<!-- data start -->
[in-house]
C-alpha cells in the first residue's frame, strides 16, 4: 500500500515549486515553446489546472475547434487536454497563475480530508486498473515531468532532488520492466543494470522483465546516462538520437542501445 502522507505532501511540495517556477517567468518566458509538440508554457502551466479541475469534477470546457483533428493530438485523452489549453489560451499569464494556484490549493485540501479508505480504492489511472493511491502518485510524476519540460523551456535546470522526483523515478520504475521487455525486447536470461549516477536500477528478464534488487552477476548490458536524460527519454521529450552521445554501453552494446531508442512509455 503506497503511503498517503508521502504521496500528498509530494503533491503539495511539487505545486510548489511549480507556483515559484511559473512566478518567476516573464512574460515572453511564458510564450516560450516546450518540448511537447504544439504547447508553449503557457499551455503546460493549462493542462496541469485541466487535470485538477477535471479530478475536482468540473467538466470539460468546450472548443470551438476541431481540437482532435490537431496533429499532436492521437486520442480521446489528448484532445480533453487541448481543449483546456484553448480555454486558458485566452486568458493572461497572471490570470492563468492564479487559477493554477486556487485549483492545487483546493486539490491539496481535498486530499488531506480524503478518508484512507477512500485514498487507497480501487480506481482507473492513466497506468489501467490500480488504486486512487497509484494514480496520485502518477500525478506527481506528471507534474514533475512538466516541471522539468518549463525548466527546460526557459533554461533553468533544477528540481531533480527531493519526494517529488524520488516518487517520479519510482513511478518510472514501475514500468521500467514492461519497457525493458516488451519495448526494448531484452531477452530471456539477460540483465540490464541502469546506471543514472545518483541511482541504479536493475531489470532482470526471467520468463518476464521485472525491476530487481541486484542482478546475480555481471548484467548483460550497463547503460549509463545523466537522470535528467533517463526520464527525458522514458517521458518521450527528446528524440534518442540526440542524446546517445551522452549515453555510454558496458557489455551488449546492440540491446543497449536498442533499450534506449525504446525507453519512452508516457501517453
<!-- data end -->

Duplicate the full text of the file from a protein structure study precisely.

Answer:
[in-house]
C-alpha cells in the first residue's frame, strides 16, 4: 500500500515549486515553446489546472475547434487536454497563475480530508486498473515531468532532488520492466543494470522483465546516462538520437542501445 502522507505532501511540495517556477517567468518566458509538440508554457502551466479541475469534477470546457483533428493530438485523452489549453489560451499569464494556484490549493485540501479508505480504492489511472493511491502518485510524476519540460523551456535546470522526483523515478520504475521487455525486447536470461549516477536500477528478464534488487552477476548490458536524460527519454521529450552521445554501453552494446531508442512509455 503506497503511503498517503508521502504521496500528498509530494503533491503539495511539487505545486510548489511549480507556483515559484511559473512566478518567476516573464512574460515572453511564458510564450516560450516546450518540448511537447504544439504547447508553449503557457499551455503546460493549462493542462496541469485541466487535470485538477477535471479530478475536482468540473467538466470539460468546450472548443470551438476541431481540437482532435490537431496533429499532436492521437486520442480521446489528448484532445480533453487541448481543449483546456484553448480555454486558458485566452486568458493572461497572471490570470492563468492564479487559477493554477486556487485549483492545487483546493486539490491539496481535498486530499488531506480524503478518508484512507477512500485514498487507497480501487480506481482507473492513466497506468489501467490500480488504486486512487497509484494514480496520485502518477500525478506527481506528471507534474514533475512538466516541471522539468518549463525548466527546460526557459533554461533553468533544477528540481531533480527531493519526494517529488524520488516518487517520479519510482513511478518510472514501475514500468521500467514492461519497457525493458516488451519495448526494448531484452531477452530471456539477460540483465540490464541502469546506471543514472545518483541511482541504479536493475531489470532482470526471467520468463518476464521485472525491476530487481541486484542482478546475480555481471548484467548483460550497463547503460549509463545523466537522470535528467533517463526520464527525458522514458517521458518521450527528446528524440534518442540526440542524446546517445551522452549515453555510454558496458557489455551488449546492440540491446543497449536498442533499450534506449525504446525507453519512452508516457501517453